The Outback offers 35.5 cubic feet of cargo volume with the rear seats in the upright position, or 73.3 cu ft with them folded down. For comparison, the 2018 Honda CR-V has 39.2 cubic feet of cargo room with its folding rear seats in place, and 75.8 cu ft with the rear seats down.


Find 2018 Subaru Outback pricing, information, and even ones on sale near you.

What are the Outback engines and specs?

The base Outback 2.5i comes with a 2.5-liter four-cylinder "boxer" engine that delivers 175 horsepower and 174 pound-feet of torque at 4,000 rpm. This engine layout means the pistons are positioned horizontally, which allows for the motor to be positioned lower in the chassis, to help improve the car's balance. For reference, Porsche uses the same type of engine design in its 911 and 718 sportscars. This engine, along with the optional six-cylinder, is only available with a CVT. All versions of the Outback are fitted with all-wheel drive as standard.

Like the four-cylinder, the optional 3.6-liter six-cylinder is also a boxer engine. The 3.6-liter delivers 256 horsepower and 247 pound-feet of torque at 4,400 rpm. In versions of the Outback we've tested with the six-cylinder, it offered much improved performance and far stronger acceleration than models fitted with the base engine.

What fuel economy does the Outback get?

The EPA rates the base Outback with the 2.5-liter four-cylinder at 25 miles per gallon in the city and 32 on the highway. The optional six-cylinder has more power, but it's also thirstier, with an EPA-estimated rating of 20 mpg city and 27 mpg on the highway.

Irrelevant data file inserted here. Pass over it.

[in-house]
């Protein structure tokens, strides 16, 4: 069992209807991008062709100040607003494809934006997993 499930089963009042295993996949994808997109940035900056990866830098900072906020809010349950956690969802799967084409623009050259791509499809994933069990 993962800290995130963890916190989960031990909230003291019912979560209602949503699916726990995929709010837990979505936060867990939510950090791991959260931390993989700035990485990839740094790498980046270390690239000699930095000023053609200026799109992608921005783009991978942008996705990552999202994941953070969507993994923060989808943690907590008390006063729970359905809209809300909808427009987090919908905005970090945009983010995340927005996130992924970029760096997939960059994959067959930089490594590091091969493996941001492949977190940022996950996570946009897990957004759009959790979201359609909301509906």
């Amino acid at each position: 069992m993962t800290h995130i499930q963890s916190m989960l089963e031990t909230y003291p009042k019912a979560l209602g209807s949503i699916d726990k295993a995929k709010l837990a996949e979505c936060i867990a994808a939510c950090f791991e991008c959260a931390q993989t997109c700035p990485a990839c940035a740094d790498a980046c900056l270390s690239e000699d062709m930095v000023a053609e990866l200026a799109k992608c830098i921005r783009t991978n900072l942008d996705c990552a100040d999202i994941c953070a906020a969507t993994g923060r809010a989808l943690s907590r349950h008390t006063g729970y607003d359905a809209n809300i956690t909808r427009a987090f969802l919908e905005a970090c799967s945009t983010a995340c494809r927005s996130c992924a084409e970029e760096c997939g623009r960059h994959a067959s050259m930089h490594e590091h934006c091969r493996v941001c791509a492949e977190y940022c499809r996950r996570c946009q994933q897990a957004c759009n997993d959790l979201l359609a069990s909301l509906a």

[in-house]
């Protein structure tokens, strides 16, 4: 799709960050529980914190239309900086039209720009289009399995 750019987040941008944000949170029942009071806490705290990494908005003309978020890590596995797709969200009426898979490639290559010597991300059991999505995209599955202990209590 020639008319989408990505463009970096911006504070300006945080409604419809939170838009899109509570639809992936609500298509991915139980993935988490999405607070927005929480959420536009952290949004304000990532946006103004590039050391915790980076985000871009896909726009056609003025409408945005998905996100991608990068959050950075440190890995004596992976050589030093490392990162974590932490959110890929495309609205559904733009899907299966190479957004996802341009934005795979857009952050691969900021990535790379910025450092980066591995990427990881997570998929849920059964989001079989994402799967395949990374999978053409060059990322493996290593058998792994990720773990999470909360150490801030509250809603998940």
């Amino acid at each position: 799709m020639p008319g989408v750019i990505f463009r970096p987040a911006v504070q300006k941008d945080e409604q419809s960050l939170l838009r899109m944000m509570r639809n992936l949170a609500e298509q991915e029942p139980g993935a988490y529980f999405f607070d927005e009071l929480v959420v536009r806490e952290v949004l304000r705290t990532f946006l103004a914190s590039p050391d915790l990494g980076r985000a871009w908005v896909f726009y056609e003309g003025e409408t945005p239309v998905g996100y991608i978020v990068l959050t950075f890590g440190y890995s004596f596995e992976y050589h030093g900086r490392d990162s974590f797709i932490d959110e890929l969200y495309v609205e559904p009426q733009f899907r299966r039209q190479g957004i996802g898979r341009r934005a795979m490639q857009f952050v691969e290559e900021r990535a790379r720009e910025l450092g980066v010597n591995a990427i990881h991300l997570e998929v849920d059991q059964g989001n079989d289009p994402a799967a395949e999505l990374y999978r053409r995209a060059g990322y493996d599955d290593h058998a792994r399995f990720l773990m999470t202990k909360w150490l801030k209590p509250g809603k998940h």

Since there is only one transmission offered – and all-wheel drive is standard across the range – these mileage figures are solely affected by which of the two engines and Outback buyer chooses.

Is there a hybrid Outback?

There is no hybrid version of the Outback.

Does the Outback have AWD?

All Outbacks come standard with all-wheel drive.

What is the MSRP of the Outback?

The 2018 Outback has a starting MSRP of $25,895 for the 2.5i trim and goes up to $38,690 for the range-topping 3.6R Touring model Titanium trim level. Adding the six-cylinder costs you more, though even the 2.5i Touring powered by the four-cylinder carries a sticker price of $36,490 (excluding destination charge), which is only $2,200 less than its six-cylinder equivalent.


Use Autoblog's Smart Car Buying program powered by TrueCar to search out competitive local pricing and savings on the 2018 Subaru Outback.



Can I read the latest review of the Outback?

Autoblog recently ranked the 2018 Subaru Outback as among the Best Cars for $30,000. We called it "the original crossover" and praised its wagon-like driving demeanor, extra ground clearance, along with the car's standard fitment of all-wheel drive. For car shoppers living in snowy climates, that last feature alone could be one of the Outback's biggest draws.

While it doesn't sit as high off the ground as many crossovers or SUVs, the Outback's lower ride height makes stowing things on the available roof rack that much easier. A lower center of gravity also helps improve ride and handling, especially coupled with the Outback's boxer motors that lay low and flat in the engine compartment.

We do miss some of the original Outback's sportier driving manners – believe it or not, the model has been in the Subaru range for nearly 25 years. Then again, this updated version still does an excellent job balancing all the things wagon (and most SUV) buyers want in a new vehicle.

Calling it "versatile, safe and efficient," it's no wonder the Outback remains so popular, and why it earned a place in our recommendation of Best Cars for $30,000.


To get a sense of how the Outback's closest competitors stack up, use our Compare Cars tool.